Content warning: This post contains descriptions of ridiculously bad dates!
I resisted dating apps for the longest time. I had always gone out with people I’d met in real life and my 20th century approach to dating had worked for me reasonably well (ha, who am I kidding?!), but being a millenial, I suppose it was inevitable that I’d have to get on board with the 21st century kids sooner or later.
So it was that when I woke up one Sunday morning with nowhere to go and nothing better to do, I surrendered and downloaded the new Bumble app (as it was then).
I’d heard Bumble had feminist leanings so I was hopeful of finding something interesting. Instead I found a lot of middle class white boys with names like Ben, Dan, Oli and Sam often pictured in ski gear, wearing fluorescent face paint at a Full Moon party or awkwardly holding a small child (always with the disclaimer “not mine” in the caption).
I whiled away an hour or two swiping left and right, mostly left (left means no) until I had exhausted the selection of eligible former backpackers. Then I got a notification; someone likes me, how exciting. I sent a message, I got a reply, well you know how it works.
Most of the dates I went on were unbearably dull. I really have to hold my hands up to that; my vetting process consisted of one very shallow question, how cute is his profile pic? I sold my soul for their topless gym selfies and paid the price in unrelenting hours of answering and asking the same insipid questions; where are you from, what do you do, what are your travel plans for the year, blah blah.
If I’ve learned one thing from the 2020 lockdown it’s to always do the first date via video call, then you can fake a technical issue and cut them off at the first sign of a gap year monologue or other more serious red flag.
I can’t tell you how many times I’ve gotten myself all dressed up and travelled for an hour across town to meet up with someone I could tell five minutes in was not a good match… but I can tell you about some of the more memorable disasters:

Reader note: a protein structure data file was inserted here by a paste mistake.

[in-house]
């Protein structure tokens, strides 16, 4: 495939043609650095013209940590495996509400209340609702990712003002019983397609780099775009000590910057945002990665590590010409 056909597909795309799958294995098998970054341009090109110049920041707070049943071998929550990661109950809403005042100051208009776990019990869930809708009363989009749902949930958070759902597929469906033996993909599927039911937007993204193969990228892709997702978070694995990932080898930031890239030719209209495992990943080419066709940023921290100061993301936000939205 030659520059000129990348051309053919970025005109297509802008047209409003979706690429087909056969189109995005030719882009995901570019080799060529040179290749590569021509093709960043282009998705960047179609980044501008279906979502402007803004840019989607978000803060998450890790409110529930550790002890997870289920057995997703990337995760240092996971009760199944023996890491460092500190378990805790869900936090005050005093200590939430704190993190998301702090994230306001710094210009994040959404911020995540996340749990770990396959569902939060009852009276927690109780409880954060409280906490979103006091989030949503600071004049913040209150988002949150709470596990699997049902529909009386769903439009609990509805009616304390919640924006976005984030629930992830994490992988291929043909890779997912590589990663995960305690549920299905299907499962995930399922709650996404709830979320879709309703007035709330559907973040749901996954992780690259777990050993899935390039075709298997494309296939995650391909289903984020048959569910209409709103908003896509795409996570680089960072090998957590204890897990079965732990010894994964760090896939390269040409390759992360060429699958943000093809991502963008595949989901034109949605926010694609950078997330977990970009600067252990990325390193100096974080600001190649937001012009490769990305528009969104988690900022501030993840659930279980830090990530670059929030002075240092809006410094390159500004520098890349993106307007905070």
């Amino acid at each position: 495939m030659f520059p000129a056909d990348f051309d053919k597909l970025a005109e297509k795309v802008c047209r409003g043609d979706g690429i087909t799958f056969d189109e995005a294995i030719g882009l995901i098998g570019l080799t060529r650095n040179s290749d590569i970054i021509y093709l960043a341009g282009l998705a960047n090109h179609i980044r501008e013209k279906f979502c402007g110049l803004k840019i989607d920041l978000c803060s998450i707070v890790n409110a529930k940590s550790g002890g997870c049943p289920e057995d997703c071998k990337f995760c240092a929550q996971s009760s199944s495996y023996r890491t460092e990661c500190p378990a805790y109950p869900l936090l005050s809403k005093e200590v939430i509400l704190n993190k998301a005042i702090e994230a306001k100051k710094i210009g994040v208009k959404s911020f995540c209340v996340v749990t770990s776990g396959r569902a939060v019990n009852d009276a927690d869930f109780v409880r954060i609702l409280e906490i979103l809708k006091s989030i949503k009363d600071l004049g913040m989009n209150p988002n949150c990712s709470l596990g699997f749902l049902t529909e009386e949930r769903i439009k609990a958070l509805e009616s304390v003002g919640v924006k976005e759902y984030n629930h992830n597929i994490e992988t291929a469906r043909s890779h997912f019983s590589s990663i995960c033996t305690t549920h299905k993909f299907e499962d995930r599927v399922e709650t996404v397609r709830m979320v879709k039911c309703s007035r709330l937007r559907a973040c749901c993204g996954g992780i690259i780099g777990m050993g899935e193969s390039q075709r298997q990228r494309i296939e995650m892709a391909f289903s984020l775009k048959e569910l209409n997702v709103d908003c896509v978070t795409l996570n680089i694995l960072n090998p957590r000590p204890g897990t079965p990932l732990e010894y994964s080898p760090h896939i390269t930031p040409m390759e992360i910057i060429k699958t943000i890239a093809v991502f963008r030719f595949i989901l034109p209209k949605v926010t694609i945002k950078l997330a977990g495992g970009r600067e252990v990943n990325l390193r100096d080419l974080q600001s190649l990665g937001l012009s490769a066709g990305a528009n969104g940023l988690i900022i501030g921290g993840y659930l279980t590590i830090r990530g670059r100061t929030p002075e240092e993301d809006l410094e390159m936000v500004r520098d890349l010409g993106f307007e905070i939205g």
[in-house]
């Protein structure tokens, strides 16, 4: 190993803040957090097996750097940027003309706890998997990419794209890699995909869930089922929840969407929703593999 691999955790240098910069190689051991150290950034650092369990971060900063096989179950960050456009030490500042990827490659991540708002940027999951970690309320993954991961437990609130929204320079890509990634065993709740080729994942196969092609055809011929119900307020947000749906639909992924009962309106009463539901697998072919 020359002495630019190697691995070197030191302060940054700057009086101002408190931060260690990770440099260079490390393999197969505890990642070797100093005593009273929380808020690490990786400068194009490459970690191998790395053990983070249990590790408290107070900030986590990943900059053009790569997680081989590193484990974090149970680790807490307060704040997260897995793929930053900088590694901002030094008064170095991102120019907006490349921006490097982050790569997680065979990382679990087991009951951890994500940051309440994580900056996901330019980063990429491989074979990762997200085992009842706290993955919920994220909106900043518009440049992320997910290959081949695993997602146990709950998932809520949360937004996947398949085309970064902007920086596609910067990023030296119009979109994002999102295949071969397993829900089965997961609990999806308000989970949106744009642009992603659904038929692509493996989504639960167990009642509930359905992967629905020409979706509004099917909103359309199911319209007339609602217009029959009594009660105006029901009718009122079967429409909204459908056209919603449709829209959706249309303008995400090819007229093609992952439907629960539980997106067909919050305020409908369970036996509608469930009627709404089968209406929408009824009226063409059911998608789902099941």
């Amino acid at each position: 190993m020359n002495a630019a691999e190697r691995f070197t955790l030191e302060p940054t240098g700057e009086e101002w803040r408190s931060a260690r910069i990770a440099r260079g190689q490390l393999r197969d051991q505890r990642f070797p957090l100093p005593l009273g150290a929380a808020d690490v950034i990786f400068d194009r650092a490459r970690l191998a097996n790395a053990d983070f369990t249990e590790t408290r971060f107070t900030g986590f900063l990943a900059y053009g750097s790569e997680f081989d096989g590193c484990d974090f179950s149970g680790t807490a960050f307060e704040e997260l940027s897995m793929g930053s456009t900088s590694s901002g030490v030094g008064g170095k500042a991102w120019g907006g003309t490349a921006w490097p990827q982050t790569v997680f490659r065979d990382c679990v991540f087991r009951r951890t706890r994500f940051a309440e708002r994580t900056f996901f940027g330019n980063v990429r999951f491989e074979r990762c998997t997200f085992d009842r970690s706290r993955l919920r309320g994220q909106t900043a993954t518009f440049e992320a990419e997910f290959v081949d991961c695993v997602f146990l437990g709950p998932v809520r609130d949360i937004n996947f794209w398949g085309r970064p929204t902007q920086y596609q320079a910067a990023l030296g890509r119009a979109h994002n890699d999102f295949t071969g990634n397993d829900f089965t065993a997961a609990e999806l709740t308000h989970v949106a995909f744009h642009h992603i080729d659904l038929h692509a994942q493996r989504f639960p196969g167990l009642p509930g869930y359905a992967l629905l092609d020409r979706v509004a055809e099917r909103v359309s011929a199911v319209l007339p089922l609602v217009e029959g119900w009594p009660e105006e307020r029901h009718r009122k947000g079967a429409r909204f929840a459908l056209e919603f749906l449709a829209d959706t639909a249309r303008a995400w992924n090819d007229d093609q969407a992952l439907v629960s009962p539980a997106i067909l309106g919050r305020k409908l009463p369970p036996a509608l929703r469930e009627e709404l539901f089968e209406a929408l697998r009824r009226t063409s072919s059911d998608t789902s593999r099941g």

I once turned up to meet a date and I could smell him from 5 feet away (outdoors) as I approached. I should have kept walking. He had committed the cardinal sin, the thing that cannot, will not be forgiven under any circumstances. He was wearing Joop Homme *cue uncontrollable wretching. Sadly, technology hasn’t yet advanced to the point where a video call would have sniffed him out.
There was the guy who went to the bathroom about 6 times in two hours, returning each time more animated, although he also appeared to be fighting sleep. I soon suspected he was covering a huge hangover and lack of sleep with copious amounts of cocaine.
There was a very sweet young Dutch lawyer who got blind drunk on a single glass of white wine and announced we were soulmates. One coffee, one date, one awkward kiss outside the wine bar.
There was the Nigerian guy who insisted at an inappropriately early stage in the conversation on demanding to know what I was “into” (in a sexual context, you understand). I felt outraged at the time, but the conversation yielded fruit, as it was he who introduced me to a dating app I might not have discovered on my own…
Welcome to Feeld. It was a lightbulb moment; here were the ‘freaks’ and the ‘weirdos’ – people with unusual interests and kinks, some of which I’d never even imagined. There were far fewer Dans and Olis in this dark neck of the woods! The conversations here were much franker and more honest that anything I’d encountered on Bumble or anywhere in real life up till then. There was no need to pretend there because there’s something for every taste, every quirk, every secretly held fantasy.
The people I dated from Feeld were fascinating, and the tales I returned with afterwards fuelled many hours of bottomless brunch cocktails with the girls (and their bewildered boyfriends)!
There was a strange South American I met once for a coffee at lunchtime. He asked me if I liked “creampie” (if you don’t know what this is do not google it at work) then tried to kiss my face with his whole mouth in the street outside Pret. Blocked and deleted on the way back to the office. Consent is key, young man.
There was a wealthy Indian banker who was heavily into BDSM. On our second date we went shopping in Soho. He bought leg restraints and a spreader bar. Between him and the leather clad Romanian biker I dated very briefly, I discovered that I am not the kind of woman who submits to being told what to do by men!
There was an odd young Italian I never met in real life, but who bombarded me for months with messages about how he’d like to be enslaved by me and begging me to let him come round to do all my chores. It was an interesting prospect, but I’m too much of a socialist to allow someone to work in my employ without a fair day’s pay. That, and half of me was thinking he probably wouldn’t clean the house properly anyway…